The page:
Brad Mehldau Trio - Ode - Album Review
By Tina Dealwis
Ode is the latest release for the Brad Behldau Trio, consisting of Mehldau on piano, Jeff Ballard on drums, and Larry Grenadier on bass. The group’s first studio album since 2005, Ode is an 11-song sampling of all-original instrumental jazz compositions, written by Mehldau for trio. Mehldau’s piano stars throughout the album, generally playing the melodies, and veering off into great solos and complex arrangements—with strong backing from the drums and bass. Each song on Ode is a tribute or “ode” to a different person, evoking different feelings. Behldau has said that he wrote the lyric-less songs to feel like they might be sung—or as he describes it, “It’s the singing, only without all those pesky words.”
The opening track, “M.B.,” a tribute to the late saxophonist Michael Brecker, is a straight-ahead, upbeat jazz tune that mixes tempos and rhythms. The title track, “Ode,” with a beautiful melody and minor key feel, evokes a sentimental feeling. It is followed by the toe-tapping “26,” and then slows down for “Dream Sketch.”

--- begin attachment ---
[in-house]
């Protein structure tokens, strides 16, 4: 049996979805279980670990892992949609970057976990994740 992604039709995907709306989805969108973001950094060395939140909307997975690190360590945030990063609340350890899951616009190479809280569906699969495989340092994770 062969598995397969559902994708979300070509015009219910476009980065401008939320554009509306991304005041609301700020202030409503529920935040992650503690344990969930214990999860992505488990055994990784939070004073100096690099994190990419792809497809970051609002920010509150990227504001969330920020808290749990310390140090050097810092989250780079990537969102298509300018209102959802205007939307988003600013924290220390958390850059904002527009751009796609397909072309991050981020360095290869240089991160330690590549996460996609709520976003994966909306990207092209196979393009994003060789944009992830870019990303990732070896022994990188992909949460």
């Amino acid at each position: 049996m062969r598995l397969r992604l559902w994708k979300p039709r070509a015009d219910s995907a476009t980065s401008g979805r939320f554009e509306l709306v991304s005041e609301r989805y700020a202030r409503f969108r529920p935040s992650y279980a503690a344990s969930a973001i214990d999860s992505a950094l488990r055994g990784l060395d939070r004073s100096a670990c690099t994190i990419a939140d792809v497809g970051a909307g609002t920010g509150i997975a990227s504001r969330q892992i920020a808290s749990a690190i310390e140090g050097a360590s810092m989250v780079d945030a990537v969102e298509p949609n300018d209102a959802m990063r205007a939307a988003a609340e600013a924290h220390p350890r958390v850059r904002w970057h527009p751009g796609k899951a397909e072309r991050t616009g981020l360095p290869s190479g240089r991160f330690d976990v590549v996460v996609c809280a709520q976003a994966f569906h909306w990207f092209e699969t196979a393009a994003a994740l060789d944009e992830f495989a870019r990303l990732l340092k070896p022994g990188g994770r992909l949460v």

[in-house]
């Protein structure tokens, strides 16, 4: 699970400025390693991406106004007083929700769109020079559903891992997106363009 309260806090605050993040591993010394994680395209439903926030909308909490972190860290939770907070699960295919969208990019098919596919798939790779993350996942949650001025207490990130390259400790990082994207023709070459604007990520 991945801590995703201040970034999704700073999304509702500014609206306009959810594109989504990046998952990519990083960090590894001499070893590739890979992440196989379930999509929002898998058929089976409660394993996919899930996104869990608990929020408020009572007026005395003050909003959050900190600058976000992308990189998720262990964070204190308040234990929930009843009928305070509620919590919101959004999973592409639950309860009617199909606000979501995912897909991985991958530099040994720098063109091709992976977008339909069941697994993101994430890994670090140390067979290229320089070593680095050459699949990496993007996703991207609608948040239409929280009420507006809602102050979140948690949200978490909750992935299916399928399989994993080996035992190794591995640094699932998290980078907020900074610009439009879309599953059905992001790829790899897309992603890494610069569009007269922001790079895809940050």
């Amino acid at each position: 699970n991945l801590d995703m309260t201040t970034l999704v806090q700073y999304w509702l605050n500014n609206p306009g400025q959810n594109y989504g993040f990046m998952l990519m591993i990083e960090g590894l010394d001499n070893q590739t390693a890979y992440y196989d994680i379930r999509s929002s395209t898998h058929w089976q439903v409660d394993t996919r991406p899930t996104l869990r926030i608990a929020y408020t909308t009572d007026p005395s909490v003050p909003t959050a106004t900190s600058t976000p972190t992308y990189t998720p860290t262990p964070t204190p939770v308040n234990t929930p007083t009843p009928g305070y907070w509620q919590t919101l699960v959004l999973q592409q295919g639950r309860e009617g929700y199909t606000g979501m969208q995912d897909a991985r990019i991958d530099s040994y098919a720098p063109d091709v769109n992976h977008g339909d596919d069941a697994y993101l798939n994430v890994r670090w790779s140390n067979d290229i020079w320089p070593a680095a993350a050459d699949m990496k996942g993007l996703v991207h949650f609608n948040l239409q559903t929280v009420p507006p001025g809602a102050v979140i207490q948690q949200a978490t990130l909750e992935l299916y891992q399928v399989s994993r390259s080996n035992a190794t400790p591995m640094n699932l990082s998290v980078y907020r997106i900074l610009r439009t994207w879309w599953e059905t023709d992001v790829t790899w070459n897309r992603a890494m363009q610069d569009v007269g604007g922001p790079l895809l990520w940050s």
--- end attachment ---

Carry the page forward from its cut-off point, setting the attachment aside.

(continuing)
Grenadier’s bass is featured on the next track, “Bee Blues,” which has a mellow, summer-time groove, and the bass and drums also shine on “Stan the Man.” “Kurt Vibe” is a smooth, rhythmic tribute to Kurt Rosenwinkel. “Wyatt’s Eulogy for George Hanson” is more melancholy in tone, as the title might suggest. “Aquaman,” is a fun, quirky, upbeat song. The tempo slows again to introduce the album finale, “Days of Dilbert Delaney,” before picking up again in the middle of this nine-minute showcase.
Ode is an enjoyable album, filled with great musicianship and strong songwriting. It is highly recommended for dedicated jazz fans and for those looking to newly explore the world of modern jazz.